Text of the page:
Ryan Conroy scored nine off the bench to lead St. Ignatius (5-10, 0-5), losers of five straight for the first time since 2012.
No. 1 Serra 65, No. 17 Valley Christian 51
Despite facing an early 11-2 hole after a big Julius Alcantara dunk, the Valley Christian Warriors never went away despite missing two key players at Serra. Even with Will Hook out sick and Kainoa Mayo sidelined by a severe ankle sprain, the Warriors, who had seen running clocks in their prior four games, trailed by just seven with 5:41 left after an 8-0 run fueled by 3-pointers from Jaiden Paran and Pawllos Habtom.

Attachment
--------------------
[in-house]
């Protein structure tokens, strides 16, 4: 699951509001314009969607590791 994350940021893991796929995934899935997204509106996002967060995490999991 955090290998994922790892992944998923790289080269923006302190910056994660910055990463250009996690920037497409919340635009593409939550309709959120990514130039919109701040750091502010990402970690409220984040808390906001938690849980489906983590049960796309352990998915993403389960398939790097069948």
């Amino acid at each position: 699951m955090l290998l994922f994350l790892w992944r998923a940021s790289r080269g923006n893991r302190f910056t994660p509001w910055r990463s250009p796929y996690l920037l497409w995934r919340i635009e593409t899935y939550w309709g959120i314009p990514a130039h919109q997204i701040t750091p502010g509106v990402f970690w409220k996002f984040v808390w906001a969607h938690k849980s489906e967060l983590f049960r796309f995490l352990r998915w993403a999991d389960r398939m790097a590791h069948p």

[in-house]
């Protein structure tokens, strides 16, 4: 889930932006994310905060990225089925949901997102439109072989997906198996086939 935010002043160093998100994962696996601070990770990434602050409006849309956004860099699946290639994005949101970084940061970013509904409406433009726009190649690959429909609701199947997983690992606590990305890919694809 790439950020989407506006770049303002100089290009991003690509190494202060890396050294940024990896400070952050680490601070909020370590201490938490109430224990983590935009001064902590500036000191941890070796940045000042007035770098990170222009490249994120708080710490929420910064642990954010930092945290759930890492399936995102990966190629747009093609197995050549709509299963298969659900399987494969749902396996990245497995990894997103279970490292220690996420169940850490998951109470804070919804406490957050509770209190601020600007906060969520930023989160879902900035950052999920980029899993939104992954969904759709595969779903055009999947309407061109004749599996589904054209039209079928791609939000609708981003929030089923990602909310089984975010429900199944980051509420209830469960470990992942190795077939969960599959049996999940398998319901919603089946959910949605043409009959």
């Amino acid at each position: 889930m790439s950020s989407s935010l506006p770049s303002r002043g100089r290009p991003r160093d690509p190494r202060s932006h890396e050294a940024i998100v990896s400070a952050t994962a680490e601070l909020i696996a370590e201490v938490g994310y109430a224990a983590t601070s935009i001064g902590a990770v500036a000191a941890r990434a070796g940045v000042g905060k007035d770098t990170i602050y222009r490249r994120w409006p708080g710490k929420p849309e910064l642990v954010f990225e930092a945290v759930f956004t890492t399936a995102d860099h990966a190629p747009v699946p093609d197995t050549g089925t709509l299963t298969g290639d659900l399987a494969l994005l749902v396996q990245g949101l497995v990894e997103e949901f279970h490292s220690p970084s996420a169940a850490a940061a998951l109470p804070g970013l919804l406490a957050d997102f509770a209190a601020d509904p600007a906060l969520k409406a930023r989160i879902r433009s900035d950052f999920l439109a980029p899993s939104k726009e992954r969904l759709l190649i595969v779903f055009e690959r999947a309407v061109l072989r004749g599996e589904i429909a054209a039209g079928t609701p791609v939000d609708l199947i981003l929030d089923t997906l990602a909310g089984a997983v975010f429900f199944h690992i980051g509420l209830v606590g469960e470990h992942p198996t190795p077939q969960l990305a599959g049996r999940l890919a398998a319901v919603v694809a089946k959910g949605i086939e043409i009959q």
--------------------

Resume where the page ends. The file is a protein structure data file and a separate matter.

Serra (12-3, 4-1) would finally pull away from there, getting 17 points apiece from Alcantara and Antonio Abeyta. After scoring just 14 in a Tuesday loss at Bellarmine, the Padres had exceeded that total by the end of the first quarter, when they led 19-11. Habtom and Aleksa Jovanovic each scored 14 to lead Valley Christian (8-7, 0-5), while Frain Rivera added 10 and Paran, only a freshman, finished with nine.